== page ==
If quaint cobbled streets, green pastures, and historic buildings are the first things that come to mind when you think of the UK, then perhaps you ought to consider flying directly to Manchester, rather than London, on your next visit. Among Brits, word is that 8 million-strong, immense London is too packed with tourists, international brands and absent landlords – so much so that it is losing its quintessential "British-ness." Even Prince Charles recently noted the capital's focus was on “faceless, poorly conceived” developments over “mansion blocks” and “garden squares.”
So where to go if you want a city that better represents life in the UK?
Manchester. Why? Here's just a short list:
It's home to the Industrial Revolution that changed the world. It's known as the first truly modern city. It's the home-base of the world’s most famous football team. And, last but not least, it's the setting of the world’s longest running soap opera: Coronation Street. Here are just a few more reasons to make for Manchester rather than London:
While the average price of a pint of lager is $4.97 in Manchester, it’s exactly $1 more London. Not a fan of booze? There’s even a noteworthy difference on the average bottle of water: $1.59 in London, $1.29 in Manchester. In fact, consumer prices in general are 7.77% lower in Manchester than in London. Head to the Northern Quarter for the best selection of bars, pubs, and clubs in town – all closer together than in the capital. Odd Bar is a particular favorite.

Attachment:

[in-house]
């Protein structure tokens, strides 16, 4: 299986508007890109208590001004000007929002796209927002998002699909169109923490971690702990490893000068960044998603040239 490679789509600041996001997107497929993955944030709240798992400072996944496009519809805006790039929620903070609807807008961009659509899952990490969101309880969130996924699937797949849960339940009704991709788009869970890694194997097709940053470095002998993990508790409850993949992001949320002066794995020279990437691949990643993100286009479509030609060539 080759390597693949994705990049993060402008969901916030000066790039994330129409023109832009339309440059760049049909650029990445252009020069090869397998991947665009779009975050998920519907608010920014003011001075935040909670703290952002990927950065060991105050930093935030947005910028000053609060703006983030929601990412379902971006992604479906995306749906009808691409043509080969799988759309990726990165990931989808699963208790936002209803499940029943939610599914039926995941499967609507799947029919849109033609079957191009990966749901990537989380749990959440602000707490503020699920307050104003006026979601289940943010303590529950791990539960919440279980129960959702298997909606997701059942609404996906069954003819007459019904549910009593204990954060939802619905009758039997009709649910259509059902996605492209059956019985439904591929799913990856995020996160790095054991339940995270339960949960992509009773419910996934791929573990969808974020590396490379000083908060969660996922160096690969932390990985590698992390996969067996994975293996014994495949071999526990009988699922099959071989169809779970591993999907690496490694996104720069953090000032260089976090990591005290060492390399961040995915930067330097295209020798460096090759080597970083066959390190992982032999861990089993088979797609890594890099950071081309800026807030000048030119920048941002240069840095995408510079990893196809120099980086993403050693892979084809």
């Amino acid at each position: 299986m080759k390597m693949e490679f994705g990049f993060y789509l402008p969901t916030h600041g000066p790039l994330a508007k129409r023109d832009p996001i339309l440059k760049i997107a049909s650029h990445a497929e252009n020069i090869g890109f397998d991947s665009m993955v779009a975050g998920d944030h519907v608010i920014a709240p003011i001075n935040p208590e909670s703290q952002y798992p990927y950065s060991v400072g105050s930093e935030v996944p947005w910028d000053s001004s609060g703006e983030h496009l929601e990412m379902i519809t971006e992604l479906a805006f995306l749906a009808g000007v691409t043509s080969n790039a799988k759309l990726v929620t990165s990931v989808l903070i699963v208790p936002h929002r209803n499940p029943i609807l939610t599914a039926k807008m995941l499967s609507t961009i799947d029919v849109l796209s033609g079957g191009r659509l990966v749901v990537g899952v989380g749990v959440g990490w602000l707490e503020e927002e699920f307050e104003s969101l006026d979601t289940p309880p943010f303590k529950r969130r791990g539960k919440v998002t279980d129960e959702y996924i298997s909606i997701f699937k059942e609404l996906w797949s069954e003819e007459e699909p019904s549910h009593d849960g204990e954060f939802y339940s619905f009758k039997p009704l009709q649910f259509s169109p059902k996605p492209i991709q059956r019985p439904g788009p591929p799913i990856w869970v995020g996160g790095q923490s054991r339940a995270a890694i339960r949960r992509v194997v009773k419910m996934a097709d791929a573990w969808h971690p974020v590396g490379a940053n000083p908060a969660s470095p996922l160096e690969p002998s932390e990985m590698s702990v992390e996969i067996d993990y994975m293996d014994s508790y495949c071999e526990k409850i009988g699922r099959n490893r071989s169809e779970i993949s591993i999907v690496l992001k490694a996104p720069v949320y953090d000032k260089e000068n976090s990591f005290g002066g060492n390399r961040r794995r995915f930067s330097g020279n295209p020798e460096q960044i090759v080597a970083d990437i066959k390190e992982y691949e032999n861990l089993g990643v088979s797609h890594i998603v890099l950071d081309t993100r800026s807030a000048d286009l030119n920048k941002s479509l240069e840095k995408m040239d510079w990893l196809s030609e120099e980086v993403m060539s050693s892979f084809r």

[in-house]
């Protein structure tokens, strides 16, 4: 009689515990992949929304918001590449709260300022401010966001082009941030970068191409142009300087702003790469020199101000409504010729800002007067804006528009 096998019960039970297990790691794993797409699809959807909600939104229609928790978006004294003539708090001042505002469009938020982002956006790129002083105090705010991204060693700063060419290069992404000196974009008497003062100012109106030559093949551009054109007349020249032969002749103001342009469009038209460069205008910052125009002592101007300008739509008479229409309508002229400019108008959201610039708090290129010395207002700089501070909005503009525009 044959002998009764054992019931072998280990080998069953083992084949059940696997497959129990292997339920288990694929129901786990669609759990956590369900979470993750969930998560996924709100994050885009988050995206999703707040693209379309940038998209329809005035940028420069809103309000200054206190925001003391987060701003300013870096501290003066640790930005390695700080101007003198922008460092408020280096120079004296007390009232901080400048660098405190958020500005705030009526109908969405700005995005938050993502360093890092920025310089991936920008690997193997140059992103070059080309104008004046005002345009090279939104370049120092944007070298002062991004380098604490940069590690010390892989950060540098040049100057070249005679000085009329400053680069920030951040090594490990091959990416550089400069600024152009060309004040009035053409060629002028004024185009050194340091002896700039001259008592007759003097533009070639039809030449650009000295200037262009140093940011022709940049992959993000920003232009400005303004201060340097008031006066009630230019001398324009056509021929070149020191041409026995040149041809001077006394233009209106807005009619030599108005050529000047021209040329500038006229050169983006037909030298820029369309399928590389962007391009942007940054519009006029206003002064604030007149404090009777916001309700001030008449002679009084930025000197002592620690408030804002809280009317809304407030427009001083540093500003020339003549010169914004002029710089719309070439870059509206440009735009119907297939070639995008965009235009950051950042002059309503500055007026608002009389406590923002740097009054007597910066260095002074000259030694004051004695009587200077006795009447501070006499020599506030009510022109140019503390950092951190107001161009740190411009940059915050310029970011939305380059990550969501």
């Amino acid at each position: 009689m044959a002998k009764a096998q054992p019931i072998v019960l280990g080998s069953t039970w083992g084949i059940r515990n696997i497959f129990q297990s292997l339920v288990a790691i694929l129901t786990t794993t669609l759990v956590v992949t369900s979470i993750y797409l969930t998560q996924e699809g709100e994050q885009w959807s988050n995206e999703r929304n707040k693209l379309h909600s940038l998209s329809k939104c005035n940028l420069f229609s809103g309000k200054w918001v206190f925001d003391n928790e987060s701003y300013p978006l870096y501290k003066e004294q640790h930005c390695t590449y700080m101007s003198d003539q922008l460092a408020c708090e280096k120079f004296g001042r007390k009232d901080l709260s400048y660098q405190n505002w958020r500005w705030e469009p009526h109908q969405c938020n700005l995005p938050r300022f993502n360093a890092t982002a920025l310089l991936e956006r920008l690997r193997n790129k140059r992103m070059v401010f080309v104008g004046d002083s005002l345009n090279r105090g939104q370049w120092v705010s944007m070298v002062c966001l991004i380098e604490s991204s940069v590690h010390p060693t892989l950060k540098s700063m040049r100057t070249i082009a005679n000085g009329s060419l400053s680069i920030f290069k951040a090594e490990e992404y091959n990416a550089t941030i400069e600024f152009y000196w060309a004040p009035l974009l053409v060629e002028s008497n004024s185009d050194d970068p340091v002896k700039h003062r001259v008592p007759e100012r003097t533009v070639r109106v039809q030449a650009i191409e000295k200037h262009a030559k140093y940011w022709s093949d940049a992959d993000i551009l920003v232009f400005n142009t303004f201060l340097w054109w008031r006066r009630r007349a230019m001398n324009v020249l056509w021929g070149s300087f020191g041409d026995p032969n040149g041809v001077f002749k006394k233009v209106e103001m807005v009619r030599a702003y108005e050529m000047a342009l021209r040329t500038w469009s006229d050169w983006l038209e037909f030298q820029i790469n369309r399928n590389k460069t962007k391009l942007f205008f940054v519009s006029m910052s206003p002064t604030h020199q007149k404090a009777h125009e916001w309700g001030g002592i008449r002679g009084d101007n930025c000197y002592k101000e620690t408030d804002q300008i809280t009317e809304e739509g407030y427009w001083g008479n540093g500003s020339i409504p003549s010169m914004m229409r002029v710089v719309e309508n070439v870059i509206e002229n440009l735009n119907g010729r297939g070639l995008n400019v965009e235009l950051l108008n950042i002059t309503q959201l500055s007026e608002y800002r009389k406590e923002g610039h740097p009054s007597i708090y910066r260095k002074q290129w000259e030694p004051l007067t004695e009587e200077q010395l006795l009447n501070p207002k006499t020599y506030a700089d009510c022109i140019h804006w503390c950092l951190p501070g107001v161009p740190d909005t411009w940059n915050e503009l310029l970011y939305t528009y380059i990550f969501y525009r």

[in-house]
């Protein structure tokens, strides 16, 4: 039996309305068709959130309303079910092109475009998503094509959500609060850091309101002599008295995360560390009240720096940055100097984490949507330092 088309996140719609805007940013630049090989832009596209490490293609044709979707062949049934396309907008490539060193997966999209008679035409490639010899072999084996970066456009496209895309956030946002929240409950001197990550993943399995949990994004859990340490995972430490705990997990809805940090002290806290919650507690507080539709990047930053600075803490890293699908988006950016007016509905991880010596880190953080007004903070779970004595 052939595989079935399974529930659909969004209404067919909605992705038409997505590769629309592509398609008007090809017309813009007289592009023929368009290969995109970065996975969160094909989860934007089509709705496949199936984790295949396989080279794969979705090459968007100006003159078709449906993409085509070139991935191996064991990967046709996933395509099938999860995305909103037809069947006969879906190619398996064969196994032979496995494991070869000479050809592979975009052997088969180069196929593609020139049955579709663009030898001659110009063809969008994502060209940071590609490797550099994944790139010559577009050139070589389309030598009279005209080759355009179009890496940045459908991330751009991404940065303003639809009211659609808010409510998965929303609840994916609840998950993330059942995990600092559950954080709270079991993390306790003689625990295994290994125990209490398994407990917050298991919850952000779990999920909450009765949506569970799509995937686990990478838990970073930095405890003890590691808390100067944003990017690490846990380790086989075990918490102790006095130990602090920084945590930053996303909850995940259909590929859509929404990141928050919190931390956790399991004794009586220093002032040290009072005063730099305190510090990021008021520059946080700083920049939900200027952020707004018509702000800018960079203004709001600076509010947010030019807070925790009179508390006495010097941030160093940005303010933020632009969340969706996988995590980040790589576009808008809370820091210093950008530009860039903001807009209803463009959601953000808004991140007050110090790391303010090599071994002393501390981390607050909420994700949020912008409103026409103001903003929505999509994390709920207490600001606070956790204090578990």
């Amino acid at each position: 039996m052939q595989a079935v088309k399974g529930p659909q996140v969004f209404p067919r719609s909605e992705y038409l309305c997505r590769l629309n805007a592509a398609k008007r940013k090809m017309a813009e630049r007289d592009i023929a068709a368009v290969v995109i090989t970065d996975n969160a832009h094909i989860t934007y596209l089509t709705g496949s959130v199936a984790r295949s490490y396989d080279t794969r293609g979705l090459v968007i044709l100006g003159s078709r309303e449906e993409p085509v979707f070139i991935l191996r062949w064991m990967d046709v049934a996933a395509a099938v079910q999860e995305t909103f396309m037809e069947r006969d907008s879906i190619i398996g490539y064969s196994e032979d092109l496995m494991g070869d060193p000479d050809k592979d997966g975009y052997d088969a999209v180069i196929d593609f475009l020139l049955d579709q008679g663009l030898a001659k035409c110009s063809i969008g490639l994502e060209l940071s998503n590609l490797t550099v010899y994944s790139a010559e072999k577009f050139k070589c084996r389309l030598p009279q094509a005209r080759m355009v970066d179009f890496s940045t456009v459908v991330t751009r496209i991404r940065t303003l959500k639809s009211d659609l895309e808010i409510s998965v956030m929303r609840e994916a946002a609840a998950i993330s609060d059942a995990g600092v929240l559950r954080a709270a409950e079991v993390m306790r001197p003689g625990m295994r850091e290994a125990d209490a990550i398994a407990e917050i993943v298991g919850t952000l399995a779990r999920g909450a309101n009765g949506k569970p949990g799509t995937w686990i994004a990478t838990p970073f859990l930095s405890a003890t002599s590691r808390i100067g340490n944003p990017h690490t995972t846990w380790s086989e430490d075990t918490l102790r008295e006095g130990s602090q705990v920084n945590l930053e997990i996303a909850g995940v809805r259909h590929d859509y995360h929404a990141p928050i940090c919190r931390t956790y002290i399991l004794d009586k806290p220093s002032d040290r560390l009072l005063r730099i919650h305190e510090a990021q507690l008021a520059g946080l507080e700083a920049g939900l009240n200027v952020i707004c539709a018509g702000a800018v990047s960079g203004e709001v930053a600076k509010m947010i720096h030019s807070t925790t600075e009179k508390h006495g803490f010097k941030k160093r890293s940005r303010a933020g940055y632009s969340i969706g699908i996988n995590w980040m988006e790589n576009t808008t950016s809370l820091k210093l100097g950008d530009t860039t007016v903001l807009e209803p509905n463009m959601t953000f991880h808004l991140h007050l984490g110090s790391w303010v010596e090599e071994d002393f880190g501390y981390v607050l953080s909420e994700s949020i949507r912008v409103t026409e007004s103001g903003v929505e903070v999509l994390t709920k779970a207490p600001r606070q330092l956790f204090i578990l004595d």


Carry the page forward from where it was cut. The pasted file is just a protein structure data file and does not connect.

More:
Unlike in London, traveling by bus in Manchester has no stigma at all, and the majority of residents zip into the center from the more suburban parts of town within 29 minutes for $3.32 (as a comparison – a 50-minute bus journey into central London is considered speedy). A metro service has also recently been launched and offers a more expensive ($8.29 for an adult, off-peak travelcard), though less-bumpy and faster way to get into town (23 minutes).
Better deals on accommodation
This is where Manchester really seals the deal: rent prices are 55.52% lower than in London on average, should you be looking to rent an apartment for a longer trip (check out deals on Airbnb). In London, a 3- or 4-star hotel averages around $450 a night; in Manchester, the average nightly rate for the same tier of hotel drops to just $185 – clearly, a pretty wide gap. And when you consider that the general cost of living and entertainment will be 8.38% more in London (a cinema ticket is $13.26 in Manchester, for example, but $20 down south), it adds up.
Food, overall, is 11% less expensive in Manchester than in London. That extends to the wine: a good quality bottle of red wine will set you back $12 in the former, but $15 in the latter. Even a McDonalds combo meal is 7% cheaper. However, should you wish to eat something a little better for you than fast food, Greens restaurant in the leafy, gentrified Didsbury district offers an irresistible veggie menu. Meanwhile, The French by Simon Rogan – somewhat confusingly – serves modern British dishes created by the eponymous chef (whose other restaurant in Cumbria has a Michelin star).